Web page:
It’s almost Shabbat in Netanya, a coastal town in central Israel, and I’m with Rabbi Edgar Nof, the Energizer-bunny of Mitzvahs and inclusion.
The synagogue where Edgar works—we joke that the founders didn’t try very hard when they named it “Natan-Ya”—is a small boxy building that was once Haganah headquarters in the days before the Independence. Next door is a school that, in those pre-state days, was occupied by the radical Zionist organization Lehi. Edgar points out the tower from where, in those revolutionary times, they sent signals to the illegal aliyah boats that were shut out from the ports of Haifa and Akko by the British.
The mainstream Haganah and the extremist Lehi were bitter rivals. Edgar smiles: “Even then, left and right were fighting each other.”
Netanya doesn’t seem like the cutting-edge of progressive Judaism. It doesn’t feel like the cutting-edge of anything; it’s more like an Israeli version of a beach town from a Bruce Springsteen song whose glory days are past. Historically it has drawn large numbers of immigrants from Russia and, more recently, France. Natan-Ya—the only liberal shul in the city—feels far from the pulse of Jerusalem or Tel Aviv.
But spend a Shabbat with Edgar and his community and you’ll see precisely what Reform Judaism’s “facts on the ground” look like, and why their growth is such an imperative in Israel.
Friday afternoon commences with two classes that Edgar teaches to various constituencies in his shul—one is a class of conversion students, a richly multiethnic gathering. Plus there’s time for a Tefillin-wrapping ceremony for a boy who will become a Bar Mitzvah in the day ahead. He’s one of two bar mitzvah boys over the next 24 hours.
At Kabbalat Shabbat services, a woman who has been part of the community for years is celebrated: She has finally finished the process of conversion to Judaism, and Edgar immersed her in the Mediterranean earlier in the week. On Shabbat morning, she is called to the Torah for the first time after three decades of life in Israel. The congregation sings to her and embraces her.
On Saturday, there are two bar mitzvah celebrations; one in the morning and one in the afternoon. The first—the tefillin-wrapping boy’s—is a family where the father is Sefardi-Moroccan and the mother is Filipino. They exude such genuine joy. They may have thought that they never would have had a moment like this, as a secular family for whom the doors of the Orthodox establishment must have seemed quite shut. But Edgar and the shul make it happen; as parents and grandfather are called to the Torah, the emotion of generations of Jewish history swells in the room. I ask the bar mitzvah boy’s two younger sisters if they’ll each become bat mitzvah with Rabbi Edgar when they’re old enough; they answer, “Of course!”
The second bar mitzvah boy, in the afternoon, is also a sweet soul. The family is decidedly secular and the boy himself has his sharing of learning issues. Edgar described to me the work it took to get him to this moment. Nonetheless, for Israelis who perhaps have never set foot inside of a shul, there is a sublime moment of joy and connection, as they pass the Torah from generation to generation and then process around the room with it, kissing it as it comes near. Without a doubt, the extended family members in the room had never been in a Reform synagogue before. What did they see? Tradition, inclusion, warmth, song, Shabbat delight, and embracing smiles.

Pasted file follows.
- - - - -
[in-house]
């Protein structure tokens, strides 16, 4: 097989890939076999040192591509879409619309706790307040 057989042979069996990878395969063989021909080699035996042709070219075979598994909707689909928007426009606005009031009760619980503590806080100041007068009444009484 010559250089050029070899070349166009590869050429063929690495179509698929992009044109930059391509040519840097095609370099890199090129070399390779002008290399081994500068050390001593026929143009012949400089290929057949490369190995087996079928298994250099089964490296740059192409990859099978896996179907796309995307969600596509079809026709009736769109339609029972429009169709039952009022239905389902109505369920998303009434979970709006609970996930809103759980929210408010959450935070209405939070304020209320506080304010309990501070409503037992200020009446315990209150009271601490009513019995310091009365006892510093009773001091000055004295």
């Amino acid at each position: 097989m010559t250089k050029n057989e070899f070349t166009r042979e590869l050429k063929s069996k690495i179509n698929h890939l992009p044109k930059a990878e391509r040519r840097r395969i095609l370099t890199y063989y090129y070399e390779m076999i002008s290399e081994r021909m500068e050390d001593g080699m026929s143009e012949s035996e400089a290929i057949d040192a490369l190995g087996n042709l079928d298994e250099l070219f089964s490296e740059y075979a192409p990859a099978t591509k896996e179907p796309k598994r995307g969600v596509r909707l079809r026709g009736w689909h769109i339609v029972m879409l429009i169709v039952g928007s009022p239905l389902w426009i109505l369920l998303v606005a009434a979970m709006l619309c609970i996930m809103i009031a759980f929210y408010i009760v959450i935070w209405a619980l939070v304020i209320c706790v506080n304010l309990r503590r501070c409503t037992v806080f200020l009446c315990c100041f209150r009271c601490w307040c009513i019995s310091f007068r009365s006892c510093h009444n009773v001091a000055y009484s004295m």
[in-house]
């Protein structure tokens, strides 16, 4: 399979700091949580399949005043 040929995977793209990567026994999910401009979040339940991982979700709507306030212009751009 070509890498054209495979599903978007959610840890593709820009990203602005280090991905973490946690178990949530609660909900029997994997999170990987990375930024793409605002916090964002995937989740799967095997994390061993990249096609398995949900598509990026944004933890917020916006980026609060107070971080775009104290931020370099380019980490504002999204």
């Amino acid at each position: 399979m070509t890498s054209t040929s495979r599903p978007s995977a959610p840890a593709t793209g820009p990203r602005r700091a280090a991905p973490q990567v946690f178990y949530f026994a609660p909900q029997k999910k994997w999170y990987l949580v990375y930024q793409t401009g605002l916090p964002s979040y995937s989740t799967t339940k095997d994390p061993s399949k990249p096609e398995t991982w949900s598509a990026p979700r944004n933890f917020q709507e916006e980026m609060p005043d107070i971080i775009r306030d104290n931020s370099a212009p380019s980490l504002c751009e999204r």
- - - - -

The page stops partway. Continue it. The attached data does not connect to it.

Edgar Nof, like other Reform rabbis in Israel, does hundreds of these ceremonies per year, often with constituencies that otherwise would be left behind: new immigrants; disabled kids; families with a parent whose status is disputed.
Here’s the scorecard for one 24-hour period in Netanya: 2 Torah classes; spirited Shabbat services; one conversion; one tefillin ceremony; two bar mitzvah families; guests welcomed.
This is liberal Judaism on the edge: Flinging doors open wide to those who would otherwise be left behind. Providing authentic Jewish experiences for people who otherwise would have opted out; a genuine alternative to closed orthodoxy and sheer secularism. And it’s not Tel Aviv, Haifa, or Jerusalem, but here, away from the throngs of Anglo tourists, where Edgar Nof does his work of kiruv. The community is a great voice of Judaism that is open to all who seek it.
Look: religious pluralism, like all of Israel’s civic battles, will be fought with “facts on the ground.” The Kotel is important, as are all of our legislative fights for recognition. But it is also our responsibility to invest in the Israel that we want to see emerge—and that means investing in communities like Natan-Ya, to make the case for a thriving non-Orthodox alternative for Israelis. It can't just be about legislative battles: we have to build the Jewish alternative that we want to see.
It’s all pretty intense, so on Shabbat afternoon I take a break and head down to the beach. Netanya’s sands are enveloped by tall cliffs that remind me of Jurassic Coast of southern England. Surfers are riding the modest Mediterranean waves and you can see all of secular Israel here, in all its ethnic variety and fun. (Also some of the world’s smallest bikinis.)
It all seems so damn normal.
When I’ve had enough Middle Eastern sun, I walk back up King David Street. Suddenly I’m standing in front of the Park Hotel. The hotel has seen better days and its prominent rooftop sign is dilapidated. This was the site of the Passover massacre in 2002, where on the night of the seder a Hamas suicide bomber, disguised as a woman, murdered 28 people and injured 140 others.
It’s not normal, it’s Israel. Where exaltation and horror too often reside next door to each other. And Israel’s enemies don’t discriminate among their victims; they are utterly pluralistic.